Regulation of factor VIIa/tissue factor functional activity in an umbilical vein model.
Activation of factor IX in an umbilical vein model was established to result solely from factor VIIa/tissue factor (TF) activity generated within the umbilical vein wall, and the model was then used to study regulation of such extravascular factor VIIa-TF complexes. Vein segments were filled with a reaction mixture containing factor VIIa, Ca2+, a substrate, either [3H]factor IX or [3H]factor X, and a test material. Subsamples were assayed for activation peptide release. Test materials included defibrinated plasma or recombinant protein as a source of TF pathway inhibitor (TFPI), recombinant factor VIIa to 10 times plasma factor VII concentrations, and annexin V. A plasma concentration of TFPI inhibited but did not totally suppress factor VIIa/TF activity. Reducing the TFPI concentration by 50% markedly reduced the inhibition. A 10-fold increase in the factor VIIa concentration in reaction mixtures failed to accelerate factor Xa generation. Annexin V, in contrast to its inhibition of factor VIIa/TF formed with TF reconstituted into mixed phospholipid vesicles, failed to inhibit factor VIIa-TF complexes formed within the vessel wall. We conclude that 1) moderate variation in plasma TFPI concentration or activity may affect TFPI's ability to inhibit factor VIIa/TF activity during hemostasis, 2) a plasma concentration of factor VII suffices to saturate TF sites exposed in a vessel after tissue injury, and 3) the resistance of factor VIIa-TF complexes to inhibition by annexin V suggests that they are formed in the umbilical vein model primarily on cell surfaces.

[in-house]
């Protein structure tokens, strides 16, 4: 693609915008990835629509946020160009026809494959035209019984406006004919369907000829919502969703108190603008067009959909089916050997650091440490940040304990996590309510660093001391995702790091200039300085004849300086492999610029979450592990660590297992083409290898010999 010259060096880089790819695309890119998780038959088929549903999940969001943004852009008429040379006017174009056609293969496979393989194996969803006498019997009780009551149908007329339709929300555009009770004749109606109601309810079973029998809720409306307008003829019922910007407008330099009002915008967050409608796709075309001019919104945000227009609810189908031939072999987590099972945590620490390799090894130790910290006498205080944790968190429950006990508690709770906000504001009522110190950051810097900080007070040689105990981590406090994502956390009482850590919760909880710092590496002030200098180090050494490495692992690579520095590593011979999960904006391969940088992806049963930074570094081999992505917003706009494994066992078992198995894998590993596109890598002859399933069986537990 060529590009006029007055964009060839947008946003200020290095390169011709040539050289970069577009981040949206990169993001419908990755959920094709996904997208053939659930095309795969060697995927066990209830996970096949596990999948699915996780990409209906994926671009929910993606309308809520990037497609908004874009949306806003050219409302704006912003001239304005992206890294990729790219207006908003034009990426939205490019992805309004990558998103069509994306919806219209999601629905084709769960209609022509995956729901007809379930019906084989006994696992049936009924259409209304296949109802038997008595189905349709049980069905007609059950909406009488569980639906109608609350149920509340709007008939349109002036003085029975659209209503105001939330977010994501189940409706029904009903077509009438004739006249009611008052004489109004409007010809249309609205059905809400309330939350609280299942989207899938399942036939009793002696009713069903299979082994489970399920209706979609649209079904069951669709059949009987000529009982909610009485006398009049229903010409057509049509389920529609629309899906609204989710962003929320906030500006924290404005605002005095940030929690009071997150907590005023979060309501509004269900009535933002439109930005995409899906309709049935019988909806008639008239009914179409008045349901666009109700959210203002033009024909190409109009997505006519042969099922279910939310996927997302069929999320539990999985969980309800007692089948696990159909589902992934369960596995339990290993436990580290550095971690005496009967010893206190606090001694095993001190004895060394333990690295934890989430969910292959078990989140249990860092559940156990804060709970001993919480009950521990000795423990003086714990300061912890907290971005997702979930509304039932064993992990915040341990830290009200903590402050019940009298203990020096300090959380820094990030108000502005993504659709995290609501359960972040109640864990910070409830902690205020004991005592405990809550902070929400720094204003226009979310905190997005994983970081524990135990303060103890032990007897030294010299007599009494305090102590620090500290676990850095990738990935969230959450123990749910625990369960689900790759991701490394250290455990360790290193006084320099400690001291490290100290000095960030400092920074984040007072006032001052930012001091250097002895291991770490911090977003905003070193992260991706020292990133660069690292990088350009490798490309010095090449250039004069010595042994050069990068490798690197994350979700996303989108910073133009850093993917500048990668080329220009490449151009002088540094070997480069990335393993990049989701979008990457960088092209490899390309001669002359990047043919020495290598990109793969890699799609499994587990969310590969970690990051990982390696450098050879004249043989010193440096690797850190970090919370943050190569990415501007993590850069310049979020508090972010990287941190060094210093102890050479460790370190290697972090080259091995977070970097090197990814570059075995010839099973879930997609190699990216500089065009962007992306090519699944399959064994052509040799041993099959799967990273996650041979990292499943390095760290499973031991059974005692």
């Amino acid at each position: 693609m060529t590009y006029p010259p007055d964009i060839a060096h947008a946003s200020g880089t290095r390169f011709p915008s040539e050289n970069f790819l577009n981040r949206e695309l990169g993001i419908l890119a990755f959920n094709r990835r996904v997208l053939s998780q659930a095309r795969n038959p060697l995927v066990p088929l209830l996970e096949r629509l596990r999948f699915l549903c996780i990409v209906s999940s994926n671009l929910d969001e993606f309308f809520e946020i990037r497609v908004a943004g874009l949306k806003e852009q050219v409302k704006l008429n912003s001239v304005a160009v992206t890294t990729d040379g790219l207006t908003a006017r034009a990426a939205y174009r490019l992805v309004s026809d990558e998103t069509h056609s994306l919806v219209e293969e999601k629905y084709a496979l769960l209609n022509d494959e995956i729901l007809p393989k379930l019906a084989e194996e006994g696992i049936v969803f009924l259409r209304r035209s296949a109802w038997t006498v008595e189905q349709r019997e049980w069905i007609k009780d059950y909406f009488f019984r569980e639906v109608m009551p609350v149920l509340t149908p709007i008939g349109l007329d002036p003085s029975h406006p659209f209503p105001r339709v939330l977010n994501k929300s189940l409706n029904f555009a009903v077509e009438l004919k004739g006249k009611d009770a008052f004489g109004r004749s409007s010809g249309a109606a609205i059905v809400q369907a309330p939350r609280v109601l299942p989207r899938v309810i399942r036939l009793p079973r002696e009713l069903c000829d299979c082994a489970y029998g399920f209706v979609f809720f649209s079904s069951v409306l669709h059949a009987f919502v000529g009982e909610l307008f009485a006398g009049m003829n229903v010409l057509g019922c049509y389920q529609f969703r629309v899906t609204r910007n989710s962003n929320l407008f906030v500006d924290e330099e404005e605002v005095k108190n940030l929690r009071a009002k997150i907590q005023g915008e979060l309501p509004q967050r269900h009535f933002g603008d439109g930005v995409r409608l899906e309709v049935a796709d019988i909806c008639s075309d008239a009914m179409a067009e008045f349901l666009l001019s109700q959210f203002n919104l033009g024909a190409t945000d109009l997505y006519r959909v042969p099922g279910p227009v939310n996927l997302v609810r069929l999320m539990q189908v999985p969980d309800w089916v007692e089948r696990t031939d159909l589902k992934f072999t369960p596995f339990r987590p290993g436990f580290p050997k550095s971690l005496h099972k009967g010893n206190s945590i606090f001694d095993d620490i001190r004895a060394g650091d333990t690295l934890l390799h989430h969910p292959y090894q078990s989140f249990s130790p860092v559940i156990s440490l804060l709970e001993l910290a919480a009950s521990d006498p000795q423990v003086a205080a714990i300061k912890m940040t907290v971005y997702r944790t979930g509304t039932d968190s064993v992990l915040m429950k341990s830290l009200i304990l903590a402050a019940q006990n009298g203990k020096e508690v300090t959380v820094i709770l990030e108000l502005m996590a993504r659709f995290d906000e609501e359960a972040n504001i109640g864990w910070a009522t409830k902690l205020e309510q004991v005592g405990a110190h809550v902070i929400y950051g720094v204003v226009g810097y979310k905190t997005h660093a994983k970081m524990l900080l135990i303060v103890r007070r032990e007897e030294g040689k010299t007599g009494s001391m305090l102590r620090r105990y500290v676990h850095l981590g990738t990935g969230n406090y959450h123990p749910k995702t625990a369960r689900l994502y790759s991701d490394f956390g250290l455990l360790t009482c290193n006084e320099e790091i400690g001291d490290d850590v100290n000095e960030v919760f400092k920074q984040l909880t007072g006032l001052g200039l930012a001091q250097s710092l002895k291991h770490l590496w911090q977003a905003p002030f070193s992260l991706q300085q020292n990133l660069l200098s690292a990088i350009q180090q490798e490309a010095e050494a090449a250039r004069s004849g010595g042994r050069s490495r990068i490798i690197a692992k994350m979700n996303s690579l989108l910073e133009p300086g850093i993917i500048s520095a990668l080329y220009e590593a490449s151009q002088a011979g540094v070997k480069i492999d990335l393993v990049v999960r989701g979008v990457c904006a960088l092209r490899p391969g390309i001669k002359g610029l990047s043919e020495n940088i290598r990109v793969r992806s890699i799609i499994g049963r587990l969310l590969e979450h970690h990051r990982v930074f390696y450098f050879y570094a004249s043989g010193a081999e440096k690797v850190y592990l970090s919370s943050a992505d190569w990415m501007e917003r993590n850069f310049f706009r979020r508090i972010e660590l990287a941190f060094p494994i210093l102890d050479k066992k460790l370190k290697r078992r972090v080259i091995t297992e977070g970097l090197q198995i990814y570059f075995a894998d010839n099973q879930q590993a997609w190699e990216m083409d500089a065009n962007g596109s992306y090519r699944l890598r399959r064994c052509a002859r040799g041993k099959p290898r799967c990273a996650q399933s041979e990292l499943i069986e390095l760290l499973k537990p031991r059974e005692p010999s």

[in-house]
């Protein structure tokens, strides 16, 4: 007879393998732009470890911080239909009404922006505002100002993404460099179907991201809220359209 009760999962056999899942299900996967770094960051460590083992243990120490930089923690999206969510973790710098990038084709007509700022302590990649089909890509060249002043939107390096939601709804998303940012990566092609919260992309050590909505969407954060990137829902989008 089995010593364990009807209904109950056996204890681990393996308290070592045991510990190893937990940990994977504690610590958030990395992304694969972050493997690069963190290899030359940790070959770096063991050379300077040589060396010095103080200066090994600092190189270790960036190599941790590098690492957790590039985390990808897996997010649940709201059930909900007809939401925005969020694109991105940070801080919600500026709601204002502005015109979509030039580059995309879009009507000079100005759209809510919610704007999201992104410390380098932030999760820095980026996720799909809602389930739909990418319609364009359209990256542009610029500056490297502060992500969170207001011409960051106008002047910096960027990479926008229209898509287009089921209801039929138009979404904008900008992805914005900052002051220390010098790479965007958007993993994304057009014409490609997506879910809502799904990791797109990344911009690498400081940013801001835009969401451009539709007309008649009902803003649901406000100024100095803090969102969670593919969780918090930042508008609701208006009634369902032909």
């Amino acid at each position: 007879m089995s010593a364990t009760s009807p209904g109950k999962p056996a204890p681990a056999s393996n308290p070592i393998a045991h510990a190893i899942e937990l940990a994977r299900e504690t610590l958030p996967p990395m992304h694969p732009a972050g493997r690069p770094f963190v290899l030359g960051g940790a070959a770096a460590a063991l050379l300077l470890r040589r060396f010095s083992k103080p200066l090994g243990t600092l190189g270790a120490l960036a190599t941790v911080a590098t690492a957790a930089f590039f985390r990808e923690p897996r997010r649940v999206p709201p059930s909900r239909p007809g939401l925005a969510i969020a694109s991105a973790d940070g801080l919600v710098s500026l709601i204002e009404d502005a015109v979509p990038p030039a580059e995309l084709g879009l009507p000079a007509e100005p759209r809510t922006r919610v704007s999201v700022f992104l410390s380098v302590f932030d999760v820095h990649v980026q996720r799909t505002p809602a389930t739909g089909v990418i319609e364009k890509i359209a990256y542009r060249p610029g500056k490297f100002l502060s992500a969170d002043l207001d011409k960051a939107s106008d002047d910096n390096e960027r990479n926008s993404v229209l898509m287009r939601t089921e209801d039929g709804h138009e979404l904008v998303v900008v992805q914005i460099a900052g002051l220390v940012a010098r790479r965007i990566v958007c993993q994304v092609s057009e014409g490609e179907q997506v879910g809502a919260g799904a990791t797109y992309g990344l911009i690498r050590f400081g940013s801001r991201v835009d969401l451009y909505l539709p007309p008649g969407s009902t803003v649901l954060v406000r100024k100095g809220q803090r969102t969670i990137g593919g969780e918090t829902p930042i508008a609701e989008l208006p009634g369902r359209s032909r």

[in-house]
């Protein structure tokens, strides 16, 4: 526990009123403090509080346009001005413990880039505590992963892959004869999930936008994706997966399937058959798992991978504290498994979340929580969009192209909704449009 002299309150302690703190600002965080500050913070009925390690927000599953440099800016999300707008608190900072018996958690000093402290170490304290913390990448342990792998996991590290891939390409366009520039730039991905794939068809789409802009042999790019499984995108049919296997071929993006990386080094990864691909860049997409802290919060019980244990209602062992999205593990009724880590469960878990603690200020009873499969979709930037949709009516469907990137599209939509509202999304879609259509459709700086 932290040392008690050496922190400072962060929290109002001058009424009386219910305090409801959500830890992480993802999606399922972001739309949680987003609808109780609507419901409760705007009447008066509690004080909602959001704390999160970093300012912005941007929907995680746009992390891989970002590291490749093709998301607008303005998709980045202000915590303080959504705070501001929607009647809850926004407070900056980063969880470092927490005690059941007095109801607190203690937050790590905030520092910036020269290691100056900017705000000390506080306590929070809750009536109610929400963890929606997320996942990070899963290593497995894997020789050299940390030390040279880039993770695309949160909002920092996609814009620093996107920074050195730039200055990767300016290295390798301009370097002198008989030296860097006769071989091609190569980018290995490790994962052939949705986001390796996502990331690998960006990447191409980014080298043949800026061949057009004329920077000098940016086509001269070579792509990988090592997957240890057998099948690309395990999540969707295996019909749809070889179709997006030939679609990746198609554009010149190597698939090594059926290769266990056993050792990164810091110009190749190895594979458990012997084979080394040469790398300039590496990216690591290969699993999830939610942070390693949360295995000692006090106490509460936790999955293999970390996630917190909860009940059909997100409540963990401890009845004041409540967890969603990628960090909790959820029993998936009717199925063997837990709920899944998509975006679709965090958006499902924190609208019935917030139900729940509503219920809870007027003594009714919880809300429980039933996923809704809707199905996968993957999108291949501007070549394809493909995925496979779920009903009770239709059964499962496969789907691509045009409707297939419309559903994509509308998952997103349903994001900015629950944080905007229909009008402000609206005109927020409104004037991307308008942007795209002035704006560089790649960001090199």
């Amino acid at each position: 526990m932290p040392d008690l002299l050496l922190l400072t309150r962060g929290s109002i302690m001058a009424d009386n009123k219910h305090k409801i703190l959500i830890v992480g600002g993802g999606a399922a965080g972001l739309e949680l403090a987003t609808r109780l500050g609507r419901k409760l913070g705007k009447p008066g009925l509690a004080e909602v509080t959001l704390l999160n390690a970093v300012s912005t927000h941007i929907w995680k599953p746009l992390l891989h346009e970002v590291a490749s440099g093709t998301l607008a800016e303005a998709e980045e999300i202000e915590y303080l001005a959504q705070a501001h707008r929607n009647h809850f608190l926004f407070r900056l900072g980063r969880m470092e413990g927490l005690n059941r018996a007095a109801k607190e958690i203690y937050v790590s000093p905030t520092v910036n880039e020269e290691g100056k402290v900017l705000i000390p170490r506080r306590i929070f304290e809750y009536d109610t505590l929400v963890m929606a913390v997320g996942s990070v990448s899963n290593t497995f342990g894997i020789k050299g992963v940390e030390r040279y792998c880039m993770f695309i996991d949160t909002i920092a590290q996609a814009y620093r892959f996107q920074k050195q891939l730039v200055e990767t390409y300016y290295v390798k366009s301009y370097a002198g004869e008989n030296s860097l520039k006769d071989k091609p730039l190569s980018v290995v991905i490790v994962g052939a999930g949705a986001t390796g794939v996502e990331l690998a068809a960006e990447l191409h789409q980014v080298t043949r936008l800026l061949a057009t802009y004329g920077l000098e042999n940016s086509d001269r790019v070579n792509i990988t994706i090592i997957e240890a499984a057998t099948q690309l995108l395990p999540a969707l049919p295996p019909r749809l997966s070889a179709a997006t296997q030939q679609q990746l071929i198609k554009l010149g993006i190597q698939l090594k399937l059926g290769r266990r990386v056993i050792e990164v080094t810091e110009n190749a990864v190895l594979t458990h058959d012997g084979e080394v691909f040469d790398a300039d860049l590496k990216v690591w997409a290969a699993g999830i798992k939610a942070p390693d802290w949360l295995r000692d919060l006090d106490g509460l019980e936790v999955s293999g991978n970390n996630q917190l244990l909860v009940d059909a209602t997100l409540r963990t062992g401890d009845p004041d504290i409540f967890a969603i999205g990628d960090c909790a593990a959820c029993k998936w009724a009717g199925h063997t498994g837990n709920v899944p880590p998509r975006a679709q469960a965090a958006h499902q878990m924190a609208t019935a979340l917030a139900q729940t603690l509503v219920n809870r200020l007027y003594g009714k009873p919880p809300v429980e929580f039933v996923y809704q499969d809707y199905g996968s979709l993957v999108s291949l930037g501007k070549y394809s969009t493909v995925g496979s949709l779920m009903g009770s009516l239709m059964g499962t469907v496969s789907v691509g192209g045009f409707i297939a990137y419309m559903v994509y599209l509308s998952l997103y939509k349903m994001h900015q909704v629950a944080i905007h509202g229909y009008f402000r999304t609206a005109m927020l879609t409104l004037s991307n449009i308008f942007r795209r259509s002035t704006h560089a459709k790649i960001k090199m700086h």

- Copyright © 1993 by American Heart Association